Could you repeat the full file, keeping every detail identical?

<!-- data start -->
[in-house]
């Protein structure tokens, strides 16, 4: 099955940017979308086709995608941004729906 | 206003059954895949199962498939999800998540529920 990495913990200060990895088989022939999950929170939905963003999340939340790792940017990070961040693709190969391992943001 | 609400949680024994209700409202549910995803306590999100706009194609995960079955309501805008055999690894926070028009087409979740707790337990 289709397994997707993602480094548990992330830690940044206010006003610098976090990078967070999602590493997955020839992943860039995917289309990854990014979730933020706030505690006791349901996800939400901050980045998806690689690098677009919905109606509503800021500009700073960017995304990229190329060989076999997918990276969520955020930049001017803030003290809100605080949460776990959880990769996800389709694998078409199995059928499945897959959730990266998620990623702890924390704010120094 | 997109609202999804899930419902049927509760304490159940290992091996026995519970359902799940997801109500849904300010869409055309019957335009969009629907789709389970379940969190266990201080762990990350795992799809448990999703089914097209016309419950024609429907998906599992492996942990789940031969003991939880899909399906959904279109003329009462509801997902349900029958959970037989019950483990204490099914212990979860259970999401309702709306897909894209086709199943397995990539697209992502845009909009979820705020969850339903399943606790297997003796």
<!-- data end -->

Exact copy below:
[in-house]
């Protein structure tokens, strides 16, 4: 099955940017979308086709995608941004729906 | 206003059954895949199962498939999800998540529920 990495913990200060990895088989022939999950929170939905963003999340939340790792940017990070961040693709190969391992943001 | 609400949680024994209700409202549910995803306590999100706009194609995960079955309501805008055999690894926070028009087409979740707790337990 289709397994997707993602480094548990992330830690940044206010006003610098976090990078967070999602590493997955020839992943860039995917289309990854990014979730933020706030505690006791349901996800939400901050980045998806690689690098677009919905109606509503800021500009700073960017995304990229190329060989076999997918990276969520955020930049001017803030003290809100605080949460776990959880990769996800389709694998078409199995059928499945897959959730990266998620990623702890924390704010120094 | 997109609202999804899930419902049927509760304490159940290992091996026995519970359902799940997801109500849904300010869409055309019957335009969009629907789709389970379940969190266990201080762990990350795992799809448990999703089914097209016309419950024609429907998906599992492996942990789940031969003991939880899909399906959904279109003329009462509801997902349900029958959970037989019950483990204490099914212990979860259970999401309702709306897909894209086709199943397995990539697209992502845009909009979820705020969850339903399943606790297997003796």